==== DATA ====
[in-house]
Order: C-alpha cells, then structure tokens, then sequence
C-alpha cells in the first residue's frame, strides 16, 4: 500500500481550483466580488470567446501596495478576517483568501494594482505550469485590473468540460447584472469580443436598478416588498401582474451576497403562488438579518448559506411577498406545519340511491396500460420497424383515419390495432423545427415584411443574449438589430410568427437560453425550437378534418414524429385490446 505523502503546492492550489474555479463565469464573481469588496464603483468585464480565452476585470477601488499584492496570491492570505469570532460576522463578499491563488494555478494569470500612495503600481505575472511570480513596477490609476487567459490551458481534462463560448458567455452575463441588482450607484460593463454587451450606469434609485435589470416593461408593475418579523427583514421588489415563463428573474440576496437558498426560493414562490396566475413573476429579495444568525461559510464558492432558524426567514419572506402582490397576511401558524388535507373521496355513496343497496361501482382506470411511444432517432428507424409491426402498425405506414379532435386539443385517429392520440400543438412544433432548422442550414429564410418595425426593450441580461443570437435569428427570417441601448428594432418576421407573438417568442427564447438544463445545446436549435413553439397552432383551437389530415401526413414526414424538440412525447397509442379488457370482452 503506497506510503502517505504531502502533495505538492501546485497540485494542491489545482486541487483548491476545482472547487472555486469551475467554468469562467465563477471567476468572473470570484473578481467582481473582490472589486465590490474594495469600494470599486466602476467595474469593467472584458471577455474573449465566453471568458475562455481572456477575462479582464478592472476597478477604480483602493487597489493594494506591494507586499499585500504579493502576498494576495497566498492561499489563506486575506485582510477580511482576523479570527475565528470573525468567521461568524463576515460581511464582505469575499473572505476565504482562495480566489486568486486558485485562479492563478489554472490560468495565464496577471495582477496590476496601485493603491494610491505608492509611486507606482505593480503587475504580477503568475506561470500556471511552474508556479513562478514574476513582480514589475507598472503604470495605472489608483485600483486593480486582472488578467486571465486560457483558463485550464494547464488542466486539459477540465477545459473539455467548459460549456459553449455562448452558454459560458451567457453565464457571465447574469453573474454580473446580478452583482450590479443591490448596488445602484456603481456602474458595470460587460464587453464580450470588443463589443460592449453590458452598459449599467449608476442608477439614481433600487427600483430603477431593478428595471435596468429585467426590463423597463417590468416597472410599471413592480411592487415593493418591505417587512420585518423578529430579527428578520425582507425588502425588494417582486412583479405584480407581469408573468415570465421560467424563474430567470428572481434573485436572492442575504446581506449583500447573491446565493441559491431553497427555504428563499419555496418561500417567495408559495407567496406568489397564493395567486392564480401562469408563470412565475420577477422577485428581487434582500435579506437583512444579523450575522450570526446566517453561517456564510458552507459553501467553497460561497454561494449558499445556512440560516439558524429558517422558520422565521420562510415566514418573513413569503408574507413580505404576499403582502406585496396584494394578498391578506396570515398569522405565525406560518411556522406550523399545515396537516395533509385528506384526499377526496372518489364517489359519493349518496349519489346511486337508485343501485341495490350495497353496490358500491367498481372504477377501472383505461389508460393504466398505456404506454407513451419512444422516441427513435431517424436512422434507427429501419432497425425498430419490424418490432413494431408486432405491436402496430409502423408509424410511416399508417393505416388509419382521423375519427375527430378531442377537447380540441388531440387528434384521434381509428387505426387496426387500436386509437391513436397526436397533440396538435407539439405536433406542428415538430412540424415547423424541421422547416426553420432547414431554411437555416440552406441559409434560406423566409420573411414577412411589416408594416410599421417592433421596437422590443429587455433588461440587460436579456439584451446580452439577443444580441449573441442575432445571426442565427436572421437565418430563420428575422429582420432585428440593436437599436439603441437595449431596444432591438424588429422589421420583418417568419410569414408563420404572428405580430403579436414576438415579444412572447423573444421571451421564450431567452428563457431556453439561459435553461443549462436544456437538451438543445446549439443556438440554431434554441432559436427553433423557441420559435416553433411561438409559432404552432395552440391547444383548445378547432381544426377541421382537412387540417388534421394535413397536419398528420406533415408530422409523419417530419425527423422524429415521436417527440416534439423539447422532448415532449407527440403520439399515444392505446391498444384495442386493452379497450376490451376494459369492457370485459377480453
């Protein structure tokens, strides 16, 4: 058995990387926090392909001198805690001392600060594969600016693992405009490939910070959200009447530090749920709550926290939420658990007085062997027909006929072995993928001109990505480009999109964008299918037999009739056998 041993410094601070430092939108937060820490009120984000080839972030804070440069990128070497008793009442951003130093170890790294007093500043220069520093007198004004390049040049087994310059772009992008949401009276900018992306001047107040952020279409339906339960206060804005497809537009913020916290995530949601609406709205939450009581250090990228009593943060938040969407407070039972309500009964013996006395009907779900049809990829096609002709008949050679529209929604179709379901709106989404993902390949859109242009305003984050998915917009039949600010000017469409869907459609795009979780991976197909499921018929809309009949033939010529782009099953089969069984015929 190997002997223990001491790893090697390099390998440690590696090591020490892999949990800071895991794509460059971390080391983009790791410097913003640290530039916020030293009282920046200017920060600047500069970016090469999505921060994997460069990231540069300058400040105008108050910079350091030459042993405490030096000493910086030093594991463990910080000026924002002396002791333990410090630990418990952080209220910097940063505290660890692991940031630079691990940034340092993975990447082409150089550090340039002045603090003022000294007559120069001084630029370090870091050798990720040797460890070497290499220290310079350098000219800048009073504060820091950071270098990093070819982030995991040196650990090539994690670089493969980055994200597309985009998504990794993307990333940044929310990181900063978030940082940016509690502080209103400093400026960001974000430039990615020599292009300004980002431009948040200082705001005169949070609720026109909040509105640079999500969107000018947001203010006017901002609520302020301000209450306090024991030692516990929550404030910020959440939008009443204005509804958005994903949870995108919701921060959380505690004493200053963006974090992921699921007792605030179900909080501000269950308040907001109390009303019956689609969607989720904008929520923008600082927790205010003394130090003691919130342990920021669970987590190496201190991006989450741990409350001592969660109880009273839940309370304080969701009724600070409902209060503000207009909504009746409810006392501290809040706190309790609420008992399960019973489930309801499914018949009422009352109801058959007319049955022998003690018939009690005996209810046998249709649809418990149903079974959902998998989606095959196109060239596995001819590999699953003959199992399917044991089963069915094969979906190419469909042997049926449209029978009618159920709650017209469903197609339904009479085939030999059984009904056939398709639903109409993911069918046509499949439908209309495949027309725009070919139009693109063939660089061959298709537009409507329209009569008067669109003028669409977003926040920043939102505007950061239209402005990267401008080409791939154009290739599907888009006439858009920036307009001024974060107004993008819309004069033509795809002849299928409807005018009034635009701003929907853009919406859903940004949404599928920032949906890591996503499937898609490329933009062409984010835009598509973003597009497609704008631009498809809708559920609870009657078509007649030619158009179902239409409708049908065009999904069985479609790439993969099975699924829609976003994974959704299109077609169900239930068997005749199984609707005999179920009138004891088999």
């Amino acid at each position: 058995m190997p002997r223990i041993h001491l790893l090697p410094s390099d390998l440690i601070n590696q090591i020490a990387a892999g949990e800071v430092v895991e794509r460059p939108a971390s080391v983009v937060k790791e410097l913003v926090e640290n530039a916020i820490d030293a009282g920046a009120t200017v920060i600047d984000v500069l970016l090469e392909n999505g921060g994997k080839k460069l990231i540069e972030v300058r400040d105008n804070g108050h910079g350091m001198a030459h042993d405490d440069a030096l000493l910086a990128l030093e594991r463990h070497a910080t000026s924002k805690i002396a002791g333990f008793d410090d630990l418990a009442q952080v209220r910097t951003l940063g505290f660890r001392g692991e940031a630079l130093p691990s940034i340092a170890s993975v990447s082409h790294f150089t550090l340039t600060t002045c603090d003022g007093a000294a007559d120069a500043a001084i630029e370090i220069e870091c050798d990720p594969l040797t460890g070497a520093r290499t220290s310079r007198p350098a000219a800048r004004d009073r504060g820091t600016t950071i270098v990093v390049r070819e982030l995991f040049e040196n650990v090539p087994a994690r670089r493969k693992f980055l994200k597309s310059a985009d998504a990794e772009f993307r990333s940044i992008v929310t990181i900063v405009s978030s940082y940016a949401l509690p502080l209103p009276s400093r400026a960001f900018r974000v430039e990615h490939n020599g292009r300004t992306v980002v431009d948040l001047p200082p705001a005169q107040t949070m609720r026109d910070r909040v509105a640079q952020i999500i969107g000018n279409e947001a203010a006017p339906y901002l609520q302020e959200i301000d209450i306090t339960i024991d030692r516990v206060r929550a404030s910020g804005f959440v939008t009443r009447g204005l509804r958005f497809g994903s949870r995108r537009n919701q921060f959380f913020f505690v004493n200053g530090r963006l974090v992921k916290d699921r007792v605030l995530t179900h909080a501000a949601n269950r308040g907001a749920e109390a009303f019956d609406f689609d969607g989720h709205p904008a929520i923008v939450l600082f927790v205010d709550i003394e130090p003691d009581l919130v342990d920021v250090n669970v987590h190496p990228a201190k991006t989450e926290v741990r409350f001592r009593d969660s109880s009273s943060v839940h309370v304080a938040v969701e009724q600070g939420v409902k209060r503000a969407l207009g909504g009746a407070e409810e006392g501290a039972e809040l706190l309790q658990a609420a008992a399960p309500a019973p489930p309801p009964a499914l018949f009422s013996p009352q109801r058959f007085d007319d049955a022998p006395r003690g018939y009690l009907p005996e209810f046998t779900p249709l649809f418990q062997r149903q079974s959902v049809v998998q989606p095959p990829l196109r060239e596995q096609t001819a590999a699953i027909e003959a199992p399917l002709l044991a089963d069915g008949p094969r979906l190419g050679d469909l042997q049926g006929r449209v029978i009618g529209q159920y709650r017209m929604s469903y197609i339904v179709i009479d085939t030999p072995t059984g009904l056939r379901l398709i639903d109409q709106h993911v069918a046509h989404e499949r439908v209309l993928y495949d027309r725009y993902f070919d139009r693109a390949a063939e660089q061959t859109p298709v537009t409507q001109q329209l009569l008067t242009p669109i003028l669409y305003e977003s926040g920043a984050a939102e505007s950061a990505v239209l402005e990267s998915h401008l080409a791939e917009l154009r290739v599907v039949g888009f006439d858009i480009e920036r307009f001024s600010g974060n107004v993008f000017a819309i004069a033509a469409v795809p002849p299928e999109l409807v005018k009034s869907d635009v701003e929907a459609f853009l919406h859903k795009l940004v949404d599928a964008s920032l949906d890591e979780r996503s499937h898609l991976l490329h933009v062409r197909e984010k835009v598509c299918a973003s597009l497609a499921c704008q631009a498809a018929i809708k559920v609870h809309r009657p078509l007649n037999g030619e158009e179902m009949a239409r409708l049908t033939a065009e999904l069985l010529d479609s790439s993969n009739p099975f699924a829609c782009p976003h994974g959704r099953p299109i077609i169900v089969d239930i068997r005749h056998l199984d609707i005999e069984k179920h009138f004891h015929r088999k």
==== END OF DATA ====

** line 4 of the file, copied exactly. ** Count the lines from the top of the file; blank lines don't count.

């Protein structure tokens, strides 16, 4: 058995990387926090392909001198805690001392600060594969600016693992405009490939910070959200009447530090749920709550926290939420658990007085062997027909006929072995993928001109990505480009999109964008299918037999009739056998 041993410094601070430092939108937060820490009120984000080839972030804070440069990128070497008793009442951003130093170890790294007093500043220069520093007198004004390049040049087994310059772009992008949401009276900018992306001047107040952020279409339906339960206060804005497809537009913020916290995530949601609406709205939450009581250090990228009593943060938040969407407070039972309500009964013996006395009907779900049809990829096609002709008949050679529209929604179709379901709106989404993902390949859109242009305003984050998915917009039949600010000017469409869907459609795009979780991976197909499921018929809309009949033939010529782009099953089969069984015929 190997002997223990001491790893090697390099390998440690590696090591020490892999949990800071895991794509460059971390080391983009790791410097913003640290530039916020030293009282920046200017920060600047500069970016090469999505921060994997460069990231540069300058400040105008108050910079350091030459042993405490030096000493910086030093594991463990910080000026924002002396002791333990410090630990418990952080209220910097940063505290660890692991940031630079691990940034340092993975990447082409150089550090340039002045603090003022000294007559120069001084630029370090870091050798990720040797460890070497290499220290310079350098000219800048009073504060820091950071270098990093070819982030995991040196650990090539994690670089493969980055994200597309985009998504990794993307990333940044929310990181900063978030940082940016509690502080209103400093400026960001974000430039990615020599292009300004980002431009948040200082705001005169949070609720026109909040509105640079999500969107000018947001203010006017901002609520302020301000209450306090024991030692516990929550404030910020959440939008009443204005509804958005994903949870995108919701921060959380505690004493200053963006974090992921699921007792605030179900909080501000269950308040907001109390009303019956689609969607989720904008929520923008600082927790205010003394130090003691919130342990920021669970987590190496201190991006989450741990409350001592969660109880009273839940309370304080969701009724600070409902209060503000207009909504009746409810006392501290809040706190309790609420008992399960019973489930309801499914018949009422009352109801058959007319049955022998003690018939009690005996209810046998249709649809418990149903079974959902998998989606095959196109060239596995001819590999699953003959199992399917044991089963069915094969979906190419469909042997049926449209029978009618159920709650017209469903197609339904009479085939030999059984009904056939398709639903109409993911069918046509499949439908209309495949027309725009070919139009693109063939660089061959298709537009409507329209009569008067669109003028669409977003926040920043939102505007950061239209402005990267401008080409791939154009290739599907888009006439858009920036307009001024974060107004993008819309004069033509795809002849299928409807005018009034635009701003929907853009919406859903940004949404599928920032949906890591996503499937898609490329933009062409984010835009598509973003597009497609704008631009498809809708559920609870009657078509007649030619158009179902239409409708049908065009999904069985479609790439993969099975699924829609976003994974959704299109077609169900239930068997005749199984609707005999179920009138004891088999």